Art Through Afro-Spirituality, the Work of Eilen Itzel Mena

To Be Born, 2021 (Eilen Itzel Mena) BELatina Latinx
Photo courtesy of Eilen Itzel Mena/ To Be Born, 2021 - Acrylic & Oil on Canvas - 40in x 30in

An important characteristic that makes everyone unique is simply the authenticity of recognizing and understanding your origin. Once you unlock and are in sync with your roots, growth happens. As we know, understanding these roots and spirituality not only heals your past but also clarifies your future.

Such is the story of Afro-Dominican American artist Eilen Itzel Mena, with whom we had the pleasure of speaking. We talked about her creative journey, Afro-spirituality, and how the connection between both helps her heal her past and cope with the current injustices surrounding us. After graduating from the University of Southern California in Los Angeles, this exceptional artist instantly interned for major galleries and has participated in shows in London and Los Angeles. Apart from her art, she is involved in Zeal, a Black artist cooperative, and is currently a co-creative director of social practice and global artist community called Honey & Smoke.

We invite you to discover the art and practices of Eilen Itzel Mena.

First of all, tell us a little bit about yourself.

My name is Eilen Itzel Mena, and I am an Afro-Dominican American Artist. I was born in the U.S.A., but I was raised in the Dominican Republic for the earlier part of my life. My family officially relocated to the U.S.A. in the Bronx when I was ten years old. My life trajectory has been one that includes a lot of travel and educational exploration in different spaces. In high school, I left my family’s home to attend The Hotchkiss School, a private boarding school in Connecticut. Then I completed my undergraduate studies in Los Angeles at the University of Southern California and studied abroad in Brazil.

Through these experiences, I was able to witness new ways of being, living, and growing. I became poly-lingual, grew spiritually, and connected the dots between different folks and their walks of life. Most importantly, I learned that art could bridge gaps between culture and ideology. It is the unofficial, official language of the world.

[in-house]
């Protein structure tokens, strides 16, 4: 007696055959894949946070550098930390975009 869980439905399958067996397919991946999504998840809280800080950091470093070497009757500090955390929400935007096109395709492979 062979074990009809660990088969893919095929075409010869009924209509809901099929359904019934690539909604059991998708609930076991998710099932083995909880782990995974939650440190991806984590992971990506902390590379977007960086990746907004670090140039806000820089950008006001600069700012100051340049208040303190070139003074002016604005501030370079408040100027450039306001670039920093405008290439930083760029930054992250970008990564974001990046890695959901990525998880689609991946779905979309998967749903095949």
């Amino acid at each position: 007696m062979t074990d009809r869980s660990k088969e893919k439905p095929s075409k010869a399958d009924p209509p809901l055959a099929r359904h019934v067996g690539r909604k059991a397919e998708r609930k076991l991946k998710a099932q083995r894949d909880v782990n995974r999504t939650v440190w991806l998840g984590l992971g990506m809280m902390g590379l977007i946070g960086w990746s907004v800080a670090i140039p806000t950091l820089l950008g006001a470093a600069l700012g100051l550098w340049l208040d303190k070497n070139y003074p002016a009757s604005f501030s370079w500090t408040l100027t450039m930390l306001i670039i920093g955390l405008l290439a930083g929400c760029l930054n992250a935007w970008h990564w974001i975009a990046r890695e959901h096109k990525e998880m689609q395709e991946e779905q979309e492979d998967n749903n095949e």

How you express your Afro-spirituality in your art.

Being a Black Dominican-American woman, who has occupied different socio-economic and ethnic spaces, my multifaceted creative practice helps me connect African Diaspora, spirituality, culture, identity, and purpose. Although I grew up knowing about and partaking in some Afro-spiritual practices in the Dominican Republic, I didn’t make it a structured practice until I was introduced to Ifa in college. Now, being an active and disciplined Ifa practitioner, my work and its aesthetic act as a vessel for the spiritual work that I am doing. I express my Afro-spirituality through the themes I discuss in my work, the imagery, the honoring of nature, and the color combinations that decorate my practice. 

 How do these works come to life? Where do you get your inspiration? I’ve read about your dreams, and premonitions and the general dream realm are used for inspiration?

I pull inspiration from a myriad of spaces. My compositions come from Odu (Ifa scriptures), Ifa stories about the Orisha, my dreams and daydreams, and meditations. Some of us connect to the Universe and receive messages from the spirit through a unique language that is specific to us. My visual language manifests through a lexicon of repeating shapes, figures, inversions, and forms such as rainbows, swords, flowers, and smiley faces. By repeating specific shapes, I create my own universal language and share it with the spectator. Because my process of receiving the imagery comes from different realms, I mimic that in making the work. I often sketch my mock-ups for paintings in my iPhone — coming from the digital realm into the current realm.